Miss Peregrine’s Home for Peculiar Children
Note: Like most of my movie reviews, this one is intended for readers of the source material and analyzes the movie as an adaptation rather than an independent work. You can read my B grade review of the novel here.
After the death of his grandfather, Jake goes looking for the children’s home that was the center of his many fanciful bedtime stories, in the hope of separating fact from fiction. Spoiler alert (not really): It’s all fact.
The movie recognizes the need to bring the story to the titular home for peculiar children sometime before the halfway point, and to make the most of the children’s dynamic superpowers.
It does this at the cost of making any sense whatsoever.
The children’s freedom to leave the shelter of their loop of repeating time without aging to death is reduced from several hours in the book to a few minutes as explained in the movie, and yet the long, disjointed climactic sequence takes place completely outside the loop, including travel across great distances, without any of the children showing any adverse effects. Enoch’s power over life and death is primarily used to make flashy skeleton armies, rather than to solve any mysteries, leaving the island’s one human murder victim completely unmentioned after his initial discovery.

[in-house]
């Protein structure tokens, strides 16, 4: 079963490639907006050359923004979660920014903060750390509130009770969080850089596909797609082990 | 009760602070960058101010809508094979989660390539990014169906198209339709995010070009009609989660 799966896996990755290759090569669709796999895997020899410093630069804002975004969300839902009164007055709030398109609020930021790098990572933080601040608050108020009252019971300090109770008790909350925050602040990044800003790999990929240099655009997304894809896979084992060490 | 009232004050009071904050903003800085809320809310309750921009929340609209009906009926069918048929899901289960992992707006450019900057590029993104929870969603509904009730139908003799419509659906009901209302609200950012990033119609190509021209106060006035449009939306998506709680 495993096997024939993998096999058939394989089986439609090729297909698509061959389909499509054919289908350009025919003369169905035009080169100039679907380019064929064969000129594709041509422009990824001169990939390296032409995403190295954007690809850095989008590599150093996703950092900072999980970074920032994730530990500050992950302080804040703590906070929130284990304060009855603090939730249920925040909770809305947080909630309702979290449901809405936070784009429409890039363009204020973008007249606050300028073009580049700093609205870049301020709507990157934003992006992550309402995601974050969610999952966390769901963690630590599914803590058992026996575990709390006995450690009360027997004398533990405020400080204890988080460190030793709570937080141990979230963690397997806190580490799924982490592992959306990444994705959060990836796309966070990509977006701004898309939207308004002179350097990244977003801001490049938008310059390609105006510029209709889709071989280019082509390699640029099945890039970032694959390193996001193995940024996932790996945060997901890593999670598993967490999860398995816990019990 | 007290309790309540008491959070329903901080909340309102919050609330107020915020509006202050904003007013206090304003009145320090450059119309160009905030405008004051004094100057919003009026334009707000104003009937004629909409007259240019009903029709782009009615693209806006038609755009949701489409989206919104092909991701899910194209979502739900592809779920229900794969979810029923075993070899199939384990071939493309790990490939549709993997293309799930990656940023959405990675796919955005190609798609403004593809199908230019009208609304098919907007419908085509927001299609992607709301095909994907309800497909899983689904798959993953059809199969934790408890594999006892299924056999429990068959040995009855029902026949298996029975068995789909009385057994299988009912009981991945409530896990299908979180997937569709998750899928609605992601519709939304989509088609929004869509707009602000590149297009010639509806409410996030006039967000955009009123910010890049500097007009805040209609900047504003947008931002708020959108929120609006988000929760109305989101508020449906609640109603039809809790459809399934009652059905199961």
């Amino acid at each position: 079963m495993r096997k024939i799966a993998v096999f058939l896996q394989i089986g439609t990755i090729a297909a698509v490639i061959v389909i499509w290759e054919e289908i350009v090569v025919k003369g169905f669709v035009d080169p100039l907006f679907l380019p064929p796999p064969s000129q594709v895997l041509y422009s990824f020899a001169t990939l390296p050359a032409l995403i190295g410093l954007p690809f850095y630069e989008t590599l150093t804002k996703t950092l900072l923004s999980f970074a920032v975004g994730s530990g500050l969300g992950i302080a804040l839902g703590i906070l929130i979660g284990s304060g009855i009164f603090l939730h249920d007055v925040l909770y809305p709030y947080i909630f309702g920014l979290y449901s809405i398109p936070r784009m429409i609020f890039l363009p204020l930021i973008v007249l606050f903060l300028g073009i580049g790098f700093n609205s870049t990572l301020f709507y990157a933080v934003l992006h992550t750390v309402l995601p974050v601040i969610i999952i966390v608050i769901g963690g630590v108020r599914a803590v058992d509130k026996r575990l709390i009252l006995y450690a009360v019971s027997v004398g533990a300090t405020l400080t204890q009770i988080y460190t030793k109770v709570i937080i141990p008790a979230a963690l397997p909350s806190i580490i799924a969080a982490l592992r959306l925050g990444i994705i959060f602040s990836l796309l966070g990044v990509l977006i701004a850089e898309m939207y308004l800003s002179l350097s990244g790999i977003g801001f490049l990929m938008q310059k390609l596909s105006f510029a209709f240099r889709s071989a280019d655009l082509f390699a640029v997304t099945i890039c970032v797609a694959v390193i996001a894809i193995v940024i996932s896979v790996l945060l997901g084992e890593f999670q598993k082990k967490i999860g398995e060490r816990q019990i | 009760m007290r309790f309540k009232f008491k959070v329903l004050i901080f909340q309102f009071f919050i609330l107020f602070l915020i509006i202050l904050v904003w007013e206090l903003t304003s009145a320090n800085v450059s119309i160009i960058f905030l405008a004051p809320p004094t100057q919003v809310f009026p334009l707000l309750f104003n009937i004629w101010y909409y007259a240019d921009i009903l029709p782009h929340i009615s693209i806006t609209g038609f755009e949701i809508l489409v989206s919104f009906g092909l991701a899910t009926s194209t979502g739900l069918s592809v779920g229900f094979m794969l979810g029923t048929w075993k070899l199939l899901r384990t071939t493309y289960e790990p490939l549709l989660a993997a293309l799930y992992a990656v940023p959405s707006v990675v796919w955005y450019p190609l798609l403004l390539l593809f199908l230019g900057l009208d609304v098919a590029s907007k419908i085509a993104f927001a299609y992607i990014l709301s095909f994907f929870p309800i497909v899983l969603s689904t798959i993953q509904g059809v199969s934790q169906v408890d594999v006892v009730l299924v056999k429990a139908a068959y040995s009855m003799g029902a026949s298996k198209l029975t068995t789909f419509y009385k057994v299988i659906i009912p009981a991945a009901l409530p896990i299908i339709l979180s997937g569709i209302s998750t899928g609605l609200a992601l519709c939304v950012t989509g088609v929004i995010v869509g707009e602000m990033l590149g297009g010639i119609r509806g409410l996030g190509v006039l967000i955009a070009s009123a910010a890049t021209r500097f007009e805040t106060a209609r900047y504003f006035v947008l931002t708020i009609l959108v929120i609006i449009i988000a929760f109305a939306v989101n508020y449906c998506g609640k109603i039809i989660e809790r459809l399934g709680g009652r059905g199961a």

Jake’s family’s fortune is never mentioned, making a psychiatrist’s suggestion that a drugstore stock boy travel to Wales as part of his therapy seem laughably out of touch, and everything is neatly fixed in the end, even things that really shouldn’t be, by thoroughly unexplained time travel.
The dysfunctional relationship between grandfather, father, and son, the most compellingly developed aspect of the book, is boiled down to a few scenes of painfully stilted, generic clichés, as is everything else that can be. While the book struggles somewhat to assert its differences from the many teen and middle-grade low fantasies like it, the movie seems to try actively to avoid any possibility of distinctiveness, shoehorning in an unnecessary love triangle and adding plenty of talk of chosen-one destiny, where the theme of the original emphasized personal choice.
The cosmetic swap of Emma and Olive’s peculiarities does allow for a more magical scene in the sunken ship, but has the unfortunate effect of giving the most prominent female character the less destructive, more feminine power set, causing her to spend long stretches of the movie literally on a leash. It’s hard to say whether the swap draws more attention to the movie’s lack of regard for the book, or to the flatness of Emma’s character and the unimportance of the children’s peculiarities in the book in the first place, when she, as the most important peculiar child, can have her peculiarity completely changed with little to no effect on the plot.
Altogether a poor adaptation of a pretty okay book, and a waste of some excellent actors.
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